North Dakota State University’s master’s program in couple and family therapy has been nationally recognized for developing and providing cutting-edge education that focuses on diversity and social justice.
The program and its faculty, Tom Stone Carlson, Christi McGeorge and Kristen Benson, received the national Training Award from the American Association for Marriage and Family Therapy. This is only the second time in the history of the award that it has been given to a program rather than an individual scholar.
The American Association for Marriage and Family Therapy represents the professional interests of more than 50,000 couple and family therapists in the United States, Canada and abroad. The association’s Training Award honors members for significant contributions advancing the field of marriage and family therapy.
The program was nominated by top scholars and educators in the field, including Douglas Sprenkle of Purdue University, Julie Serovich of Ohio State University, Fred Piercy of Virginia Tech University and chief editor of the Journal of Marital and Family Therapy, Leigh Leslie of the University of Maryland, and William Doherty of the University of Minnesota. As a group, they are responsible for hundreds of scholarly publications and millions of dollars of research funding.
“The couple and family therapy program at NDSU has clearly made a significant and lasting impact on the field of family therapy,” Sprenkle wrote in his nomination. “Their efforts to raise the visibility of the need for training programs to make the issues of diversity and social justice central to training of all couple and family therapists are deserving of recognition and is a model for the entire field of couple and family therapy.”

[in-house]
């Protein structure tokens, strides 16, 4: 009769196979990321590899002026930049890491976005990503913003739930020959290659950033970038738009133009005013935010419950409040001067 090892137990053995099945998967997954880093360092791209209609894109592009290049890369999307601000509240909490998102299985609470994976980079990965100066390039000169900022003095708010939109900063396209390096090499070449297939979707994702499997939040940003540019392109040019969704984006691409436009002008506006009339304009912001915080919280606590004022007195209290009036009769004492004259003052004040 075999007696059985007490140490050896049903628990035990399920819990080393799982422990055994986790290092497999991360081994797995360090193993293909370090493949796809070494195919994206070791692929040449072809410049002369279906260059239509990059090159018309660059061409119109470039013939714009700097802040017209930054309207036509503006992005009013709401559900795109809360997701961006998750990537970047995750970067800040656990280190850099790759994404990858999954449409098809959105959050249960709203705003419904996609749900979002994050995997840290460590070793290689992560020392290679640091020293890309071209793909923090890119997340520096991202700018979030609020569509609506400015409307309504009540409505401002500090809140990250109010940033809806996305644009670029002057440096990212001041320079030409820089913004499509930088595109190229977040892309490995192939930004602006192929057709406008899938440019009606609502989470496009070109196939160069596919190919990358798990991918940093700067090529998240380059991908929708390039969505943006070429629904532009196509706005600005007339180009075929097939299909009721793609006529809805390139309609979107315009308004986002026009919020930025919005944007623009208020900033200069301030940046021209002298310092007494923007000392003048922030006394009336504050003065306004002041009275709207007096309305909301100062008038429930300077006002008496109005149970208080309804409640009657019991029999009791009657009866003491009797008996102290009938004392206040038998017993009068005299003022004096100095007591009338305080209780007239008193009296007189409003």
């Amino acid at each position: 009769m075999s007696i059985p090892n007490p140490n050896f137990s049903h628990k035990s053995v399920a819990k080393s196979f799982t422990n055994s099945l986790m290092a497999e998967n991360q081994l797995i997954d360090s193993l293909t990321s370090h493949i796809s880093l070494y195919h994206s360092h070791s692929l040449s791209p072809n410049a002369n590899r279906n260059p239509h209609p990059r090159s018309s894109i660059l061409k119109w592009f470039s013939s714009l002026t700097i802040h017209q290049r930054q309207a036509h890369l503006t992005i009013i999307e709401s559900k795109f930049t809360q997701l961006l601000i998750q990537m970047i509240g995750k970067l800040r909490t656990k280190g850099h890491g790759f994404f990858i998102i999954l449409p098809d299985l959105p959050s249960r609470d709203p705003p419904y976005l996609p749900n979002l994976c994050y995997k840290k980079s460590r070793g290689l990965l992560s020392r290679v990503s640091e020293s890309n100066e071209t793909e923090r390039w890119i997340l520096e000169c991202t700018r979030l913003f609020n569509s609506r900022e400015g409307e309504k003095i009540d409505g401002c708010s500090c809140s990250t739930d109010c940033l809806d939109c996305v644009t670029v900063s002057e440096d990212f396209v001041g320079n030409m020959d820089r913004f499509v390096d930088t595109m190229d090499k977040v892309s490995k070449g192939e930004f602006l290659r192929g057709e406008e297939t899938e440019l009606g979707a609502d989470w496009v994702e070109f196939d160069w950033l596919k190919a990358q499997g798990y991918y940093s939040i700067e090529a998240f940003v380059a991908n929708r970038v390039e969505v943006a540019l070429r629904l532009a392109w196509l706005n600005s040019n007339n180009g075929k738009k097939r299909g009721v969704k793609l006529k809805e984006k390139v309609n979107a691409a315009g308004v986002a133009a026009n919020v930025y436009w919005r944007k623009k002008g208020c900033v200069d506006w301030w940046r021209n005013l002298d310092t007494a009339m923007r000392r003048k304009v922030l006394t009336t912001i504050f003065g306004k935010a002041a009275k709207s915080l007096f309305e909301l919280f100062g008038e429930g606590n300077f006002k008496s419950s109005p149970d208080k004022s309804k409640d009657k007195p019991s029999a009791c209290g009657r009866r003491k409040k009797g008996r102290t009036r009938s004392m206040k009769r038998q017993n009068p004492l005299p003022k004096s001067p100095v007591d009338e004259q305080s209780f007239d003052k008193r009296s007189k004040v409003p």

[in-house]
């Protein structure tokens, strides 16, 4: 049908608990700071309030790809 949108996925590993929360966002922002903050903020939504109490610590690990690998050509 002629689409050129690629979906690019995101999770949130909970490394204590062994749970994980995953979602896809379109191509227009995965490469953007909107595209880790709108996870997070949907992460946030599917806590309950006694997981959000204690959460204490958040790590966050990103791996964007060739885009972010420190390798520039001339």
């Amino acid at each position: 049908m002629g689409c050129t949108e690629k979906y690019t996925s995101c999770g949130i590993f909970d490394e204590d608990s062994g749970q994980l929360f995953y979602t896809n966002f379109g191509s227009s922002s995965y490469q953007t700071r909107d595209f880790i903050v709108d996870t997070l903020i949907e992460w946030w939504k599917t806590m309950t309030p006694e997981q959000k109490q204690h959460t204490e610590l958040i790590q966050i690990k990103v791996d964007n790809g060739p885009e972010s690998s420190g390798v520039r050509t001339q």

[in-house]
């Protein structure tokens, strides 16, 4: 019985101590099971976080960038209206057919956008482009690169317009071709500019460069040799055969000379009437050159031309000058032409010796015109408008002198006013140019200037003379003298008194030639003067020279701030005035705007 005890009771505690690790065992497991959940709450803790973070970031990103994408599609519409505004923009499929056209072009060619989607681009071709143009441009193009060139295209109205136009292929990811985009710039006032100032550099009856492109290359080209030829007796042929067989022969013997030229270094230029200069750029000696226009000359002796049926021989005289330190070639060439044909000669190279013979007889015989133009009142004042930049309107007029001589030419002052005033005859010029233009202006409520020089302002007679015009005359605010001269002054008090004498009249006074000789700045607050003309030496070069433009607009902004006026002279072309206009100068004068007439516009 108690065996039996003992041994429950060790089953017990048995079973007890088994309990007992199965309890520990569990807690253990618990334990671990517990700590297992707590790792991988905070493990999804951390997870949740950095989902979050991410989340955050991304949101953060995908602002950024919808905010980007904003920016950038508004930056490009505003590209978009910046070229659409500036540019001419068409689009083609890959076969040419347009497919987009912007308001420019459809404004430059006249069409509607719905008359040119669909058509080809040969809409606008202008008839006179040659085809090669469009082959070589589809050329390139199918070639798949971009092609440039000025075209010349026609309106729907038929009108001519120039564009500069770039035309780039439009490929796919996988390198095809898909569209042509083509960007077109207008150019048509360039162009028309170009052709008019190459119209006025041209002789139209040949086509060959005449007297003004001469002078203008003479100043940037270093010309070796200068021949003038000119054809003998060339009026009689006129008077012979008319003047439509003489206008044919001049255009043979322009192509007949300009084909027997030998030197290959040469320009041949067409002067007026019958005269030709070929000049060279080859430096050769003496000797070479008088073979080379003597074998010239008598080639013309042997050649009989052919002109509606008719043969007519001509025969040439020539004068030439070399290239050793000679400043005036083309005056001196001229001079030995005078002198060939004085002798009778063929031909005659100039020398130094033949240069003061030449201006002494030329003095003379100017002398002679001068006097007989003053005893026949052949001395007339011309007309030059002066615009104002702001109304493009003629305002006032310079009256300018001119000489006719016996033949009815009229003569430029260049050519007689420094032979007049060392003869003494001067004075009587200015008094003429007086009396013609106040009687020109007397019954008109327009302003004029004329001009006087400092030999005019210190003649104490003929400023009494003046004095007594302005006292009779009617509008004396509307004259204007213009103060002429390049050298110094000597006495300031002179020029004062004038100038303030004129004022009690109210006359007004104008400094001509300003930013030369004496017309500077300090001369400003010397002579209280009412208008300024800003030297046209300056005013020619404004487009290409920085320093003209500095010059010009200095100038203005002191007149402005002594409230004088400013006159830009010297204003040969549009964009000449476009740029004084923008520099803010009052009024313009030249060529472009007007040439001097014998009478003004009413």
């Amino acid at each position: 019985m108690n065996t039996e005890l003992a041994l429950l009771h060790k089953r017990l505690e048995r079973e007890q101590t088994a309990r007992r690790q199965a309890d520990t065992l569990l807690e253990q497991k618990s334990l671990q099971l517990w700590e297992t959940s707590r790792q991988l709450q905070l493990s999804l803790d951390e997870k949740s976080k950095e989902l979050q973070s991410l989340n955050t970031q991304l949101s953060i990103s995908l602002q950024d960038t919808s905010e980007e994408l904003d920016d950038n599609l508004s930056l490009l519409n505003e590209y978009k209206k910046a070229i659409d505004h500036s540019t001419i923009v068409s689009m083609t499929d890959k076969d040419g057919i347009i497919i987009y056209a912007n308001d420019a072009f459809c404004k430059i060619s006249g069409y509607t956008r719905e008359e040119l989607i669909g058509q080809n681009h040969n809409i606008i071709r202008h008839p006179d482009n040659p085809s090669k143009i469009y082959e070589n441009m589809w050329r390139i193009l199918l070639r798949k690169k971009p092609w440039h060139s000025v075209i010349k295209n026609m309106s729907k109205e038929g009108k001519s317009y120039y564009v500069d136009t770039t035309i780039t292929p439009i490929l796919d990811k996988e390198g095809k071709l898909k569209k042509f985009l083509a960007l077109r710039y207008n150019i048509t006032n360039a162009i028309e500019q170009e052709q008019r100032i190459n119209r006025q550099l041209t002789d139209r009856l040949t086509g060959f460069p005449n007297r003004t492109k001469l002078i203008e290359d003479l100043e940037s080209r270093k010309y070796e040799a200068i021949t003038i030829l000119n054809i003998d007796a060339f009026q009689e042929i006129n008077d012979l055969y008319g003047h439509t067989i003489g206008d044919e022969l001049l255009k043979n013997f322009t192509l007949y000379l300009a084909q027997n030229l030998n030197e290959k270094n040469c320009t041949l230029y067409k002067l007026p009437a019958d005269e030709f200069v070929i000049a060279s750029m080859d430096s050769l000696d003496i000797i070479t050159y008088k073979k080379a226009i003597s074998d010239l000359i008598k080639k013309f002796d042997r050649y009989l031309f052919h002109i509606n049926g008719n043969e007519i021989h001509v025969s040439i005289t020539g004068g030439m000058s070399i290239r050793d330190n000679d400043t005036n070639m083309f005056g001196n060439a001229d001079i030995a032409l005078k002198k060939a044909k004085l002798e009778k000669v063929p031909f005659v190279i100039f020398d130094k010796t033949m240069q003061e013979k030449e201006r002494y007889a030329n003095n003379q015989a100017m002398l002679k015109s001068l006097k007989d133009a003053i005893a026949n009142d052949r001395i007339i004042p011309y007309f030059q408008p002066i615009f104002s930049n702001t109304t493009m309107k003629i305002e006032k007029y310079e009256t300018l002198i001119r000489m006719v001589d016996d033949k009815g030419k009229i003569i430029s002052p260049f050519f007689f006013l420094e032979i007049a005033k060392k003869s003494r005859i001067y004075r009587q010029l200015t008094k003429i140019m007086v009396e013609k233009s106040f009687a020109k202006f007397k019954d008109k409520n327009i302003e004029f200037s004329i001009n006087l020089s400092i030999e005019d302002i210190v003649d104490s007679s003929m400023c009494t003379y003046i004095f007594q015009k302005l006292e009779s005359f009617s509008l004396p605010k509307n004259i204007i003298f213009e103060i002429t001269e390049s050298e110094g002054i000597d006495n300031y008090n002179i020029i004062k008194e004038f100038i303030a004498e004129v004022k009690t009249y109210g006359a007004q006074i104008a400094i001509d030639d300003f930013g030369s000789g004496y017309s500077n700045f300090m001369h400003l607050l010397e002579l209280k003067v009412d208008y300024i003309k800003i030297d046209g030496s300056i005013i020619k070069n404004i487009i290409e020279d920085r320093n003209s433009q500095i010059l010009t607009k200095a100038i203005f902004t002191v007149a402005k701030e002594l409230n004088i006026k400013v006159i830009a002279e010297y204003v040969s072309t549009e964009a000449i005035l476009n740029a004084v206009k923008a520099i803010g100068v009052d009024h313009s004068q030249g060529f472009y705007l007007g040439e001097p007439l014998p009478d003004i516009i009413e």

The nominations highlighted NDSU’s commitment to producing therapists who know how to work effectively with clients who experience societal challenges because of race, gender, sexual orientation or other factors. The nominations also noted the program’s reputation as a leader in preparing therapists to provide competent and affirmative therapy services to the lesbian, gay, bisexual and transgender community. “The program is the pre-eminent couple and family therapy program in the country in training culturally competent therapists to work with LGBT clients and families,” Leslie wrote.
Jim Deal, head of the Department of Human Development and Family Science, said that the couple and family therapy program has “an outstanding national reputation and draws students from across the country.”
Master’s student Sarah McDougall, who is from Canada, said she chose couple and family therapy at NDSU because of its focus on diversity and its reputation as a top program. “I am confident that no other program in North America would have been able to offer me the unique training I am receiving here at NDSU,” she wrote in a nomination letter.
NDSU’s couple and family therapy program is a master’s option in the Department of Human Development and Family Science. It is accredited by the Commission on Accreditation for Marriage and Family Therapy Education. The two-and-a-half year program prepares students for careers as researchers and licensed couple and family therapists, attracting students from across the U.S. and Canada. Eight students are admitted to the program each year. Graduates have a 100 percent pass rate on the national licensure exam and a 99 percent employment rate in the field.
NDSU is recognized as one of the nation's top 108 public and private universities by the Carnegie Commission on Higher Education.